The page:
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Conservation Clips is a weekly collection of articles distributed by NACD that provides our members and partners with the latest news in what's driving conservation. These articles are not indicative of NACD policy and are the opinions of their authors, unless otherwise noted. If you have a relevant submission or need assistance with accessing articles, please contact the NACD Communications Team.
NACD Blog: NACD Government Affairs update on emergency wildfire legislation
The 2020 wildfire season has already inflicted severe economic, health and natural resources challenges across the country.
National Association of Conservation District’s President Tim Palmer who farms near Truro, Iowa testified in front of a House Ag subcommittee last week. He said conservation programs are being delivered despite the challenges of the pandemic.
AgNet West: Conservation Challenges Highlighted in Subcommittee Hearing
In his written testimony Palmer emphasized the value of local, technical assistance in addressing conservation challenges. Staffing issues within NRCS makes it difficult to fully maximize the opportunity provided through technical conservation assistance.
American Ag Radio Network: NACD President Stresses Importance of Conservation Programs During Testimony
Tim Palmer, President of the National Association of Conservation Districts, testified before the House Subcommittee on Conservation and Forestry about 2020 conservation programs.
"These practices ease the burden of local infrastructure, such as bridges and culverts, assisting local governments responsible for these structures," Tim Palmer with the National Association of Conservation said. "It is clear to me that conservation has a crucial role to play, not only for benefits to the environment, but as an engine as we look to recover and rebuild our economy.
AgDaily: New pilot program to show farmers the benefit of conservation
The Ecosystem Services Market Consortium (ESMC), Illinois Corn Growers Association (ICGA), Archer Daniels Midland (ADM), and GROWMARK are launching an ESMC pilot project in Illinois to generate quantified, verified, certified greenhouse gas emissions (GHG) and improved water quality credits from agriculture.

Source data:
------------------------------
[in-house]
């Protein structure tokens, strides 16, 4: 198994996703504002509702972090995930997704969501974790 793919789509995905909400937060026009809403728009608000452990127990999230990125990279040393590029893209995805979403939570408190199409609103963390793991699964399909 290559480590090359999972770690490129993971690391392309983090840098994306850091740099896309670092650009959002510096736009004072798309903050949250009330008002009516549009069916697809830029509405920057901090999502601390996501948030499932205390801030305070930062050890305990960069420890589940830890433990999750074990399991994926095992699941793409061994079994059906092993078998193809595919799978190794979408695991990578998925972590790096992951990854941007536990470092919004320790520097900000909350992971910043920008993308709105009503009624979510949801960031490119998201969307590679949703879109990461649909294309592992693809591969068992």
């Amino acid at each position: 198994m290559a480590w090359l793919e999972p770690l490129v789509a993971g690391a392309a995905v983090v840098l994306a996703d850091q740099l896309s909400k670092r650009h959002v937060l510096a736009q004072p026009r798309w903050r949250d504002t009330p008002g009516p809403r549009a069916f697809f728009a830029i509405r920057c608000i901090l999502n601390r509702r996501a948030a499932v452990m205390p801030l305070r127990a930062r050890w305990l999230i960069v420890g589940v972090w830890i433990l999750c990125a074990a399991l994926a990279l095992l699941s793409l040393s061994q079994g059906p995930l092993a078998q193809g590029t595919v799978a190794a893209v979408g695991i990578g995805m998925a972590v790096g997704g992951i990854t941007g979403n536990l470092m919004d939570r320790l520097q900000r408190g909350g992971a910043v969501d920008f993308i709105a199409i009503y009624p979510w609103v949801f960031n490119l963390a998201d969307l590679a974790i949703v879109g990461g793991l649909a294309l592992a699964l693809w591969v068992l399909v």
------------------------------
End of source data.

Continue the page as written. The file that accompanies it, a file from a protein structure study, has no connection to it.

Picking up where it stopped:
The Indiana Gazette: County Conservation District to receive money
Indiana County Conservation District is getting $283,871 in state funding to reduce sediment inputs into the South Branch Plum Creek and the Leisure Run subwatershed in East Mahoning and South Mahoning townships through streambank stabilization and rotational grazing systems.
Spectrum News 13: Soil and Water Districts Attract Office Holders Who Aim to Engage, Educate
Young serves as chair of the Seminole district, one of 58 such areas in Florida, including one for each county in Central Florida. The districts aim to trumpet responsible use and conservation of soil, water, and natural resources, according to the Florida Association of Conservation Districts.
The projects will help communities and the environment around the state by restoring impaired watersheds. It was noted that about $3 million in 2021 grant funding is available for further project grant applications.
Ohio's Country Journal: Trumbull SWCD Cover Crop Cost-Share Program
[The] Trumbull Soil and Water Conservation District offered a cover crop cost-share program in 2019 that focused on drilling the seed but there can be challenges with timing.
Morning AgClips: USDA seeks new partnerships to safeguard, restore wetlands
The United States Department of Agriculture (USDA) announced up to $30 million is available in technical and financial assistance through the Wetland Reserve Enhancement Partnership (WREP) to help conservation partners protect and restore critical wetlands on agricultural lands.
Fortune: A.I. gets down in the dirt as precision agriculture takes off
Widespread use of precision agriculture methods could reduce farming costs by $100 billion while saving 180 billion cubic meters of water by 2030, according to a McKinsey study done for the World Economic Forum.